Sobel’s book gives visibility to an important — yet largely untold — chapter in the history of science. In the mid-1800s, the Harvard College Observatory employed women as, essentially, human calculators, interpreting the observations made by their male counterparts via telescope. As technology advanced, the female observatory workers took on a more significant role. Once photography entered the picture, the women studied the stars captured each night onto glass plates. Harvard amassed about half a million plates, which enabled the women to develop a classification system for stars and establish a scale for measuring distances across space.
The Frederick, Md., region — known as the site of the Civil War battle of Antietam, the bloodiest day in American history — is the backdrop for this story. Protagonist Felix Allaben is a Justice Dept. investigator haunted by the death of his wife and stumped when a police officer he knows is found dead on the Antietam battlefield — dressed as a Civil War re-enactor.
Raymond Chandler meets Nick Hornby in this clever noir romp through hipster Brooklyn as a mysterious mix tape puts a young amateur sleuth on the hunt for a killer — and for the truths hidden within her own heart.
In this romantic thriller, Jack DiLuca, abandoned by his father as a child, grows up to favor self-destructive behavior and one-night stands, which prevent him from finding the love he desires. After having recurring dreams about his father, he leaves his first meaningful relationship to settle the score with the man who destroyed his life. When Jack finds his father, he learns that everything is not as it appears.
Grimes’ first full-length poetry book explores the meanings of home, a place she finds in Texas as well as in upstate New York. This collection contains moments among family and friends on back roads and in barrooms, along coastlines and in the heartland.
As LGBT Americans enjoy more rights today, the author raises questions about the disappearance of the “L” in the acronym. Lesbian activists created vibrant cultural spaces in the last three decades of the 20th century — women-only concerts, festivals, bookstores and support spaces — but most of these are vanishing from public consciousness. Morris is an adjunct professor of women’s studies at Georgetown University and The George Washington University.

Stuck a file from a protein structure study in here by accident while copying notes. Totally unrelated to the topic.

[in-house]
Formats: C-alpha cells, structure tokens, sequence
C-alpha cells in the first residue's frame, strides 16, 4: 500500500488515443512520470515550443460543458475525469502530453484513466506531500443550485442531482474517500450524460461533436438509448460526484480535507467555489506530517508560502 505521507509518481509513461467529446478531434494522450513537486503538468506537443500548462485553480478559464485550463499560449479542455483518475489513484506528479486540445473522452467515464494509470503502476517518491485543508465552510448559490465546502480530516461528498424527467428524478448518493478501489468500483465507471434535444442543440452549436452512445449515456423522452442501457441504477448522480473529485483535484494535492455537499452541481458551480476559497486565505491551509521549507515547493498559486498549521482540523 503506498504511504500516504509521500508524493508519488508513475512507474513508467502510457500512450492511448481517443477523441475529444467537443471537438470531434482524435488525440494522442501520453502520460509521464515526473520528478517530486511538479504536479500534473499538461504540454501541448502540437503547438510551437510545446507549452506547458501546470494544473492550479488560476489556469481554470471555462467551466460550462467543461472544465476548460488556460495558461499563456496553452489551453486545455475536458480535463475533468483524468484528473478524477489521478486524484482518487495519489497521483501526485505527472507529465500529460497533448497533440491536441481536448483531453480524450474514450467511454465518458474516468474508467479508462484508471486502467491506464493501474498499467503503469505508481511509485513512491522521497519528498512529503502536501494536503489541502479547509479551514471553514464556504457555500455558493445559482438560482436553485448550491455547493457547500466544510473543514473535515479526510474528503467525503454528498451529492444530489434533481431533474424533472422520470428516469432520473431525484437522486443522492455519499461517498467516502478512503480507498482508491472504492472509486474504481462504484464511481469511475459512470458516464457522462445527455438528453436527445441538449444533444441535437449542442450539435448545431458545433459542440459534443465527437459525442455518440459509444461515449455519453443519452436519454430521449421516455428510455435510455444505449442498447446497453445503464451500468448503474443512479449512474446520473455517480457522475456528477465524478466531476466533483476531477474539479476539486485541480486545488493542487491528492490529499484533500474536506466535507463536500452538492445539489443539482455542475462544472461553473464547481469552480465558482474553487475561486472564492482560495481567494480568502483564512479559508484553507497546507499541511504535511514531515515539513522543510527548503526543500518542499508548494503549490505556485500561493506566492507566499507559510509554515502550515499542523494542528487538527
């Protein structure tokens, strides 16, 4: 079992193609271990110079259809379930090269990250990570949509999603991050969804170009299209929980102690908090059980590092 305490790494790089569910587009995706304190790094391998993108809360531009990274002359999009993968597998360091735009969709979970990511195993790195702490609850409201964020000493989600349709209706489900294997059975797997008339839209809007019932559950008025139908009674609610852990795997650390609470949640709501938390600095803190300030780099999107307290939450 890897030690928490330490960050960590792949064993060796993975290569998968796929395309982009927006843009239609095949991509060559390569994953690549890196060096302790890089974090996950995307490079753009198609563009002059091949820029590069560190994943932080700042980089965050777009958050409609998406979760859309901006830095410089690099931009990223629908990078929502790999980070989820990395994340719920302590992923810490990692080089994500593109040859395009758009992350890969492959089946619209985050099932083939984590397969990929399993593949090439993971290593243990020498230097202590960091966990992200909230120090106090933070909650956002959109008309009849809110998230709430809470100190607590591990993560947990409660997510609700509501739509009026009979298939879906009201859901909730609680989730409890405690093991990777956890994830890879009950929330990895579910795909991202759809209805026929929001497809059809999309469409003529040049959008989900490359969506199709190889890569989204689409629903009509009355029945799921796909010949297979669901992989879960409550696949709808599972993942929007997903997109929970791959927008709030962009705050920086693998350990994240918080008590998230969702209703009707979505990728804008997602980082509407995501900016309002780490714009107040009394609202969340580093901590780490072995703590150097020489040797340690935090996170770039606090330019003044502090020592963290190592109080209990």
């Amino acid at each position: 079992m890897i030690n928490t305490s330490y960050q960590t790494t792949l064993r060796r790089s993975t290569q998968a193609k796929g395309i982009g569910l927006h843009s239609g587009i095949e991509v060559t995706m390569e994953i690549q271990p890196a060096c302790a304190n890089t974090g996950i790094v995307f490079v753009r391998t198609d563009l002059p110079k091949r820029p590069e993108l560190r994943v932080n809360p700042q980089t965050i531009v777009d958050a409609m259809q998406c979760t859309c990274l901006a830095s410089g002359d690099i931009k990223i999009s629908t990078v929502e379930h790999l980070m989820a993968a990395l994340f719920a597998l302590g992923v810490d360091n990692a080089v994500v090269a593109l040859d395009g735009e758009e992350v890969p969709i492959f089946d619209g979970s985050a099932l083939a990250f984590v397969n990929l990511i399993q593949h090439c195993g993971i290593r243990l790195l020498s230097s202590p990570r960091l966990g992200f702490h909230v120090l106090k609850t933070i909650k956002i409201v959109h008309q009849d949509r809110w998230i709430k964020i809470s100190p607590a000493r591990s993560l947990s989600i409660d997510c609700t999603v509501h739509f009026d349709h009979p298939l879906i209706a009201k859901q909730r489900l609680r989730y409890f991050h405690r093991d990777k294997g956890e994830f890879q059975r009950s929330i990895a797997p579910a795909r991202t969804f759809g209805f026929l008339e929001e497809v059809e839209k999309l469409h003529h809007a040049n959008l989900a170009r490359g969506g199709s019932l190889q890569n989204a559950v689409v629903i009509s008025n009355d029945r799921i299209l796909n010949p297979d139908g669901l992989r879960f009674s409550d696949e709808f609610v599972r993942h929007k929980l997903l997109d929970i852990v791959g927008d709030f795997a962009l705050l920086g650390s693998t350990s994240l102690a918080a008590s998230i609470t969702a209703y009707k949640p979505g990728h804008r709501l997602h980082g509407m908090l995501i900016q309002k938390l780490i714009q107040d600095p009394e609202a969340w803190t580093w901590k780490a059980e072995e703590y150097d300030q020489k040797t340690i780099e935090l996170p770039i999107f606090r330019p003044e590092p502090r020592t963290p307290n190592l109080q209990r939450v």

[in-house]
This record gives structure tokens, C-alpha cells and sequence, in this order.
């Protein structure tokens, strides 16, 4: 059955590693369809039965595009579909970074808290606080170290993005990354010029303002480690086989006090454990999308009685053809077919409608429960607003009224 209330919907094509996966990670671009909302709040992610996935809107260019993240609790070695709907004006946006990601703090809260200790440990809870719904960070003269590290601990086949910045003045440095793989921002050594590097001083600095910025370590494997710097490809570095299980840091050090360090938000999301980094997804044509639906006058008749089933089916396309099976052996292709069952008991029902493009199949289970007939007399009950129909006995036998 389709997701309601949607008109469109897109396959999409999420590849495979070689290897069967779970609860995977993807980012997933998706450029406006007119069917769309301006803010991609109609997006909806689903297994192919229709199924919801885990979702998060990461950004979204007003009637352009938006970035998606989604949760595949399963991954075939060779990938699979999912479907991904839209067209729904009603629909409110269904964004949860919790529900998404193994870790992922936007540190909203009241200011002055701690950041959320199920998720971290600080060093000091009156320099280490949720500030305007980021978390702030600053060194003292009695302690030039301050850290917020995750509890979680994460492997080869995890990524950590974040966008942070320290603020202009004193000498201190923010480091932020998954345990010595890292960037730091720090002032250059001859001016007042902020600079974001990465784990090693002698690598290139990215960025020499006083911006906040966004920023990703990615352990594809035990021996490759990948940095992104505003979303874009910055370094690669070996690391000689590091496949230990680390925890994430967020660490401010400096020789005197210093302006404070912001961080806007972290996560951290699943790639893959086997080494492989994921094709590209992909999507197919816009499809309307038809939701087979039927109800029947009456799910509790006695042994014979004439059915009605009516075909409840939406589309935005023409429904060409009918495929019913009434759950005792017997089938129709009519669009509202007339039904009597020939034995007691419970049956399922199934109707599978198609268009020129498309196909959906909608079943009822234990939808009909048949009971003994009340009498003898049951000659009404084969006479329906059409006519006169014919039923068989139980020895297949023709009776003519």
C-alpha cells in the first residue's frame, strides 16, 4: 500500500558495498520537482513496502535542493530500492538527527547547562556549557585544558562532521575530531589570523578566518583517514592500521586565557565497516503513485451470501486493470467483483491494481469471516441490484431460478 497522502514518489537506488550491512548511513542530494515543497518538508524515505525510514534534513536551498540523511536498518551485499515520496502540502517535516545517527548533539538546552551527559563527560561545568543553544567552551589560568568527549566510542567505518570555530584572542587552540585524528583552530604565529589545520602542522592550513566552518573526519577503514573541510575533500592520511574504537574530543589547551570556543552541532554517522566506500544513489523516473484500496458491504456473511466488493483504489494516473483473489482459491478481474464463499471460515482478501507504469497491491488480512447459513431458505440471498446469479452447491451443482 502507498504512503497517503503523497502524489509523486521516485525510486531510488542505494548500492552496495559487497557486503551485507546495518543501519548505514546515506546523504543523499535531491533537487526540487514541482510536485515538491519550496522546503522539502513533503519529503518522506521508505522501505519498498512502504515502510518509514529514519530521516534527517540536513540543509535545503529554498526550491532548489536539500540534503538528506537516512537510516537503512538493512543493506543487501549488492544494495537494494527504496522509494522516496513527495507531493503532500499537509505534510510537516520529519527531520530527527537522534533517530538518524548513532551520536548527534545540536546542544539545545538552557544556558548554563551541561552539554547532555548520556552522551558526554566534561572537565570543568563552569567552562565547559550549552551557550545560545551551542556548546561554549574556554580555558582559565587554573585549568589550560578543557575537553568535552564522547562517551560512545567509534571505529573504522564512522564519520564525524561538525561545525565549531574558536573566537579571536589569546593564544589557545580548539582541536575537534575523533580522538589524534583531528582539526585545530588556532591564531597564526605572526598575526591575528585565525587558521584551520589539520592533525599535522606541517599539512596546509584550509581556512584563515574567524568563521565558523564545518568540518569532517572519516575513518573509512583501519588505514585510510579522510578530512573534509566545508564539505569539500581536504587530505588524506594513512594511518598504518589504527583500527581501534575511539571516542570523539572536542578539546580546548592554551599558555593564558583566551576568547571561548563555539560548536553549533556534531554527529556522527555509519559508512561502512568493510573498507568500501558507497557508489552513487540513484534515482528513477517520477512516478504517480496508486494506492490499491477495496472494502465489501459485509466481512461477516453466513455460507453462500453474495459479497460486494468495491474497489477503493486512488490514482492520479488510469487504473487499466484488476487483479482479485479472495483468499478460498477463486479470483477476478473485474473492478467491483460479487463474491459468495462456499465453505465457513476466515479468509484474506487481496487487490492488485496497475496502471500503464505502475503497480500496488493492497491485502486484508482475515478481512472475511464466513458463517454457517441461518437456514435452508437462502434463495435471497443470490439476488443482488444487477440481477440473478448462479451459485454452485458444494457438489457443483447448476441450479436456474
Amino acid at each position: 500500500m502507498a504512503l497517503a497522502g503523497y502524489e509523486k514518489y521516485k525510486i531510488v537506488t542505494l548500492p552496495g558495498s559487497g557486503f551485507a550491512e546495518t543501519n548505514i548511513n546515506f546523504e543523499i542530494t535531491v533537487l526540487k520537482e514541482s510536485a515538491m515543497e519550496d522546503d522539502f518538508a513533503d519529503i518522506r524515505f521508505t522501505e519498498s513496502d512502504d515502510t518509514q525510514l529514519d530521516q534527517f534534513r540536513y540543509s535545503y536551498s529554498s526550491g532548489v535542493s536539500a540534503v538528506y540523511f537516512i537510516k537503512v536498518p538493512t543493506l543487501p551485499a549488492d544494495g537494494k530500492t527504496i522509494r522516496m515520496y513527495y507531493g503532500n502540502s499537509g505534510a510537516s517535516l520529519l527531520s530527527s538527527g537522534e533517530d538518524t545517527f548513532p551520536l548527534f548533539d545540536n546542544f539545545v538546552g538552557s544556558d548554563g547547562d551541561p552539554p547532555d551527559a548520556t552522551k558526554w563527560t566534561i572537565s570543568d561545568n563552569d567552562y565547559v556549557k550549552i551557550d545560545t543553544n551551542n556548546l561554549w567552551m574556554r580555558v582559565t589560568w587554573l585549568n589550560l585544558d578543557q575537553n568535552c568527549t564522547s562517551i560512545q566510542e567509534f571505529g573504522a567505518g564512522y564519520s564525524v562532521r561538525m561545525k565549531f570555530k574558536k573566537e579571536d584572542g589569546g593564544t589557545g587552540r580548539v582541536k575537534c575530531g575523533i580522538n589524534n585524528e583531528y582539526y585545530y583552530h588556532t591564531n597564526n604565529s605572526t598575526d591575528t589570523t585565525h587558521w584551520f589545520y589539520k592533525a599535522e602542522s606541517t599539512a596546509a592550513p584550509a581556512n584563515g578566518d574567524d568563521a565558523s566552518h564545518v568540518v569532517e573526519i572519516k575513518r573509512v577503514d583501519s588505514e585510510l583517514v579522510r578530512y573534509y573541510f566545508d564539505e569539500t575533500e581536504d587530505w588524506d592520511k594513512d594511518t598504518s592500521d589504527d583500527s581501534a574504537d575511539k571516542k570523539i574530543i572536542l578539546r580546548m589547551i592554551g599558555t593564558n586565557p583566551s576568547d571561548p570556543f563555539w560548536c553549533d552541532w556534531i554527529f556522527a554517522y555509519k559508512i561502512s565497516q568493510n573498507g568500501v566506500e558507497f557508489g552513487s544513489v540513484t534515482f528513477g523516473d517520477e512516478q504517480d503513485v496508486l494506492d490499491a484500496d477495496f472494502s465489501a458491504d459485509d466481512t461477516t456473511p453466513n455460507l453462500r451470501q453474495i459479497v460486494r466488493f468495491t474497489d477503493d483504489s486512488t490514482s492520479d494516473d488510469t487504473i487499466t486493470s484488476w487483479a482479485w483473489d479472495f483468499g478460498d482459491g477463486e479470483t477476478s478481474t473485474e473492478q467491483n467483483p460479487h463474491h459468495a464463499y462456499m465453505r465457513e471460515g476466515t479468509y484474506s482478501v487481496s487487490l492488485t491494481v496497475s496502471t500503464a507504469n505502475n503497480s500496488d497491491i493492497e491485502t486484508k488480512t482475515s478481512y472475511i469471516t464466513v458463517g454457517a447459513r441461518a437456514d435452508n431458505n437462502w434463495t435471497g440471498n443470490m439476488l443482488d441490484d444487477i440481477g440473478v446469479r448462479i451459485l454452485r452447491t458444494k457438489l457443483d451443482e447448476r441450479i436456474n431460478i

Two thousand years ago, an itinerant Jewish preacher named Jesus was condemned to be crucified. A man named Simon, from Cyrene, helped Jesus carry the heavy cross through the crowded streets. What did Simon witness? What did he and Jesus talk about? Eager to learn more about his companion, Simon returned to Jerusalem the next day. What he learned changed his life forever, and ever since, his descendants have safeguarded an incredible secret.
Why is it so rare for people to truly own their work? How can employee engagement numbers be so bad year after year? Raymond invites readers to reexamine assumptions about the role of leaders and how personal growth really happens.
These poems give voice to birds and horses, dogs and deer, foxes and farmers and those who live on the fringe. Stratton’s poems are adapted from stories told to him by people whose voices he says are increasingly hard to find in contemporary poetry. He teaches writing at SUNY Plattsburgh.
Shay’s latest book details the three-year existence in Alabama of one of America’s largest WWII internment centers — the one international inspectors routinely called a model facility. Shay’s father worked there, and he uses his documents, souvenirs and memoirs as the nucleus of the book.
Lefkowitz, an emergency and critical care veterinarian in Boise, Idaho, recounts the dramas, traumas and comedies that take place in the veterinary emergency room.
More than 30 years after they first met at Binghamton, Forrestal and Fracchia have released their first full-length novel — a sci-fi/fantasy thriller.
T’Amorach was a thriving world until the Cataclysm rendered it almost uninhabitable. Centuries later, it finds itself on the eve of a war it can ill afford. The surviving cultures maintain a fragile peace, protected within large, domed zones, separated by badlands.